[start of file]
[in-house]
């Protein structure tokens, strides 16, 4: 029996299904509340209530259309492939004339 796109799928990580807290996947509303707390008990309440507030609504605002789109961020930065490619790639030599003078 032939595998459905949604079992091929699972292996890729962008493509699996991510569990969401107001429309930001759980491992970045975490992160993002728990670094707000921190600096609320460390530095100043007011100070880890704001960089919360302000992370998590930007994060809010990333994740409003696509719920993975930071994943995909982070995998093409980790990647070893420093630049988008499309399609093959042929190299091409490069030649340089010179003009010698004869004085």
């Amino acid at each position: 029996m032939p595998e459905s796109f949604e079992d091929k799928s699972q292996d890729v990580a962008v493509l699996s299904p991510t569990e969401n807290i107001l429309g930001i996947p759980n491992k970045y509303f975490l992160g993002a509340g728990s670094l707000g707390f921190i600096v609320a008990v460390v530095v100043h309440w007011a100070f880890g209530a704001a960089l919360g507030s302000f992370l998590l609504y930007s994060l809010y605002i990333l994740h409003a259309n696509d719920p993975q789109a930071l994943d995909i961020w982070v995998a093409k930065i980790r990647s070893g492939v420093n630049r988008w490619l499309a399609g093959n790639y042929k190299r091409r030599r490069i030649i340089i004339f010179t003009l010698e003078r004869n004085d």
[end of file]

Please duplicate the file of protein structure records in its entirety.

[in-house]
């Protein structure tokens, strides 16, 4: 029996299904509340209530259309492939004339 796109799928990580807290996947509303707390008990309440507030609504605002789109961020930065490619790639030599003078 032939595998459905949604079992091929699972292996890729962008493509699996991510569990969401107001429309930001759980491992970045975490992160993002728990670094707000921190600096609320460390530095100043007011100070880890704001960089919360302000992370998590930007994060809010990333994740409003696509719920993975930071994943995909982070995998093409980790990647070893420093630049988008499309399609093959042929190299091409490069030649340089010179003009010698004869004085």
């Amino acid at each position: 029996m032939p595998e459905s796109f949604e079992d091929k799928s699972q292996d890729v990580a962008v493509l699996s299904p991510t569990e969401n807290i107001l429309g930001i996947p759980n491992k970045y509303f975490l992160g993002a509340g728990s670094l707000g707390f921190i600096v609320a008990v460390v530095v100043h309440w007011a100070f880890g209530a704001a960089l919360g507030s302000f992370l998590l609504y930007s994060l809010y605002i990333l994740h409003a259309n696509d719920p993975q789109a930071l994943d995909i961020w982070v995998a093409k930065i980790r990647s070893g492939v420093n630049r988008w490619l499309a399609g093959n790639y042929k190299r091409r030599r490069i030649i340089i004339f010179t003009l010698e003078r004869n004085d």